Book of the week: Nick Hillman sifts through the arguments in a bold attempt to determine the future of higher education
Both politicians and vice-chancellors have been known to churn out books, including tomes on the future of higher education. But it is not often that a very senior vice-chancellor (of two different institutions on opposite sides of the world) and a very senior politician (who has been home secretary as well as secretary of state for education and skills) come together to write a book.
The end result marries the accessible messaging of politics with the deep expertise of an experienced university leader. It is challenging, taking a grand sweep across teaching, research, civic engagement, funding, accountability and the value of higher education. Topical issues such as free speech, climate change and the reliance on overseas students are covered too.
Mixing a politician and a vice-chancellor could have gone wrong, if – for example – the academic had brought an ivory-tower mentality and the politician had brought bombast. Thankfully, this book takes the opposite approach. Both the boring edges of insular university politics and the more partisan elements of national politics have been shaved off (except perhaps in the disappointing sections on student fees and vice-chancellors’ pay, which try to settle too many scores). What’s left is a coherent and thought-provoking take on today’s systems of higher education around the globe, particularly in the Anglosphere.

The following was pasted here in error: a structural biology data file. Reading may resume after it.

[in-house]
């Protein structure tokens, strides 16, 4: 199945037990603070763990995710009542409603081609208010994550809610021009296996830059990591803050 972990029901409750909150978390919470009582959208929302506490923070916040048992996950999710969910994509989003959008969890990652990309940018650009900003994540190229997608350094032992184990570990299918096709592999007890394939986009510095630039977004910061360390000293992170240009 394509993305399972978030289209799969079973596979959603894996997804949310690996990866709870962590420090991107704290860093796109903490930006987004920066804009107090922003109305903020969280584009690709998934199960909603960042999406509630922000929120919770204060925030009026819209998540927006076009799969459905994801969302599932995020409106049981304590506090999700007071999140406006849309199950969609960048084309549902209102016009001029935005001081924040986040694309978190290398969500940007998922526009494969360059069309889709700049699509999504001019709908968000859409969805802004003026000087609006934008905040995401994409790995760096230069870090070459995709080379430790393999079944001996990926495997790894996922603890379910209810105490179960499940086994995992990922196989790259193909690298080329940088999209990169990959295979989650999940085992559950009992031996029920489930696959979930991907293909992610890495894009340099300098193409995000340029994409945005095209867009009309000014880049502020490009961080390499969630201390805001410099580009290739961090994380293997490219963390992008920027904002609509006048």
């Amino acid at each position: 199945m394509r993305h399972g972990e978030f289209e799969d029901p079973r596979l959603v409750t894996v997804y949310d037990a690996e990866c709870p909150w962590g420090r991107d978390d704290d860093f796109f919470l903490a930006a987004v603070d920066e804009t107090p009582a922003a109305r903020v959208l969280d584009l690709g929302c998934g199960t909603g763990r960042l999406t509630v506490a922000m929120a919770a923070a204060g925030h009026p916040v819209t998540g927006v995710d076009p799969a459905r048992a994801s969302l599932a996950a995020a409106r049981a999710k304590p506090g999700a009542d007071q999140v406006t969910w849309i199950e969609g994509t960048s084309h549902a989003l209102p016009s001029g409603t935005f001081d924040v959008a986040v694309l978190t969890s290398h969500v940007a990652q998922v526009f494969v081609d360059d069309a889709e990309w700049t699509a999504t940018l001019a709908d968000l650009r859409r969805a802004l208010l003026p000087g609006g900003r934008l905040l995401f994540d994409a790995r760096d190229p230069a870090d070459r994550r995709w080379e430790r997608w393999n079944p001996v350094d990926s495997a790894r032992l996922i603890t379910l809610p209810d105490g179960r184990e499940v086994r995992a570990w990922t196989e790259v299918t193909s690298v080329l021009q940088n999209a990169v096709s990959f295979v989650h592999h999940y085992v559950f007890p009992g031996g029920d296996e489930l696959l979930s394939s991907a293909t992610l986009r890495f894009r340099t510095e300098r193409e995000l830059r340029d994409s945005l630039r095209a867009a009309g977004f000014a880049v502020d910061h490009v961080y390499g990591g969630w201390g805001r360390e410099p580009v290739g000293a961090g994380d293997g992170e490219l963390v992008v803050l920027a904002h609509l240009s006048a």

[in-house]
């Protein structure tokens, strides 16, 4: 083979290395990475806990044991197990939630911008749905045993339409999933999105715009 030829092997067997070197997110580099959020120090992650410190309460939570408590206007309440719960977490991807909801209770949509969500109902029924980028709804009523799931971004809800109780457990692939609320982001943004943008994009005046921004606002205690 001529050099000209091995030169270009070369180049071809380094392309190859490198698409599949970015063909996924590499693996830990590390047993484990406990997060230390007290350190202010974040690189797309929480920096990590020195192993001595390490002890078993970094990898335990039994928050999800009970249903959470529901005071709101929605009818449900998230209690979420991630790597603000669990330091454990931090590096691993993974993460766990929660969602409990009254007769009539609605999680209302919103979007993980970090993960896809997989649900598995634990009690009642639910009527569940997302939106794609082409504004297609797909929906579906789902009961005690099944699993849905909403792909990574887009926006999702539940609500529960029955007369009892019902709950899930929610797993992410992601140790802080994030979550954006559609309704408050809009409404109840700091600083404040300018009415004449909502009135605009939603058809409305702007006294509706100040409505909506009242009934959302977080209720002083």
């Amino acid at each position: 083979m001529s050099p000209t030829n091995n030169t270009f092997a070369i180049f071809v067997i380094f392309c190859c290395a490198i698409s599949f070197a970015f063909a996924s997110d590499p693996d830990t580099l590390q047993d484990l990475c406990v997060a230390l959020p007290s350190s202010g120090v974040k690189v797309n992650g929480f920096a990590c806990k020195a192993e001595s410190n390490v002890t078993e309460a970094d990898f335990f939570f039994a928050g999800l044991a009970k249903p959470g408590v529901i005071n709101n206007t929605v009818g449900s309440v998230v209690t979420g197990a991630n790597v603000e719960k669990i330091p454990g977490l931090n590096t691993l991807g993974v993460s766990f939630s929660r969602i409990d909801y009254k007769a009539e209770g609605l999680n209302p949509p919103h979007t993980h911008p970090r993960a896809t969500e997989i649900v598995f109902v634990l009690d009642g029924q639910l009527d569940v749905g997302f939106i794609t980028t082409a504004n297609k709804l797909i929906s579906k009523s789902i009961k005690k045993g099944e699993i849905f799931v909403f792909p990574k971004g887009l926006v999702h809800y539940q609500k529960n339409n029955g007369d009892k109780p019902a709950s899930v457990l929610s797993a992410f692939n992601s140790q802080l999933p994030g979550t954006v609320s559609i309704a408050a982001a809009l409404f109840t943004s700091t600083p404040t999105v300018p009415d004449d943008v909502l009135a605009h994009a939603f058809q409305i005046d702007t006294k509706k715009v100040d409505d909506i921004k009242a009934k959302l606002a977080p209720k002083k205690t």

One of the most important elements is the inclusion of dramatic social changes that we do not talk enough about, such as the impact of rising life expectancy on demand for education. The book is similarly strong on the way the labour market has changed and the way research now happens on a truly interconnected global scale, traversing national and disciplinary boundaries.
I wasn’t convinced by every part of the picture of fast and significant change. The authors set great store by the development of teaching-only private higher education institutions, but they say little about past problems in this space. These matter because authorities in the US and UK have clamped down on new providers. Everyone I’ve ever met who has tried to get a significant new higher education institution off the ground in recent times has found it very much harder than they initially anticipated. So it’s not clear how what Charles Clarke and Ed Byrne have in mind would work out in practice.
There are some nice surprises, particularly around the definition of what a university is. For years, the heads of the UK’s most research-intensive institutions have tried to limit competition for the really big resources, like the huge slugs of research cash, to the 20 or 24 such institutions (often neatly coinciding with the number of members of the Russell Group at any given point). They’ve also traditionally tried to limit competition by pushing the idea that the word “university” should really only be applied to institutions that do decent amounts of research.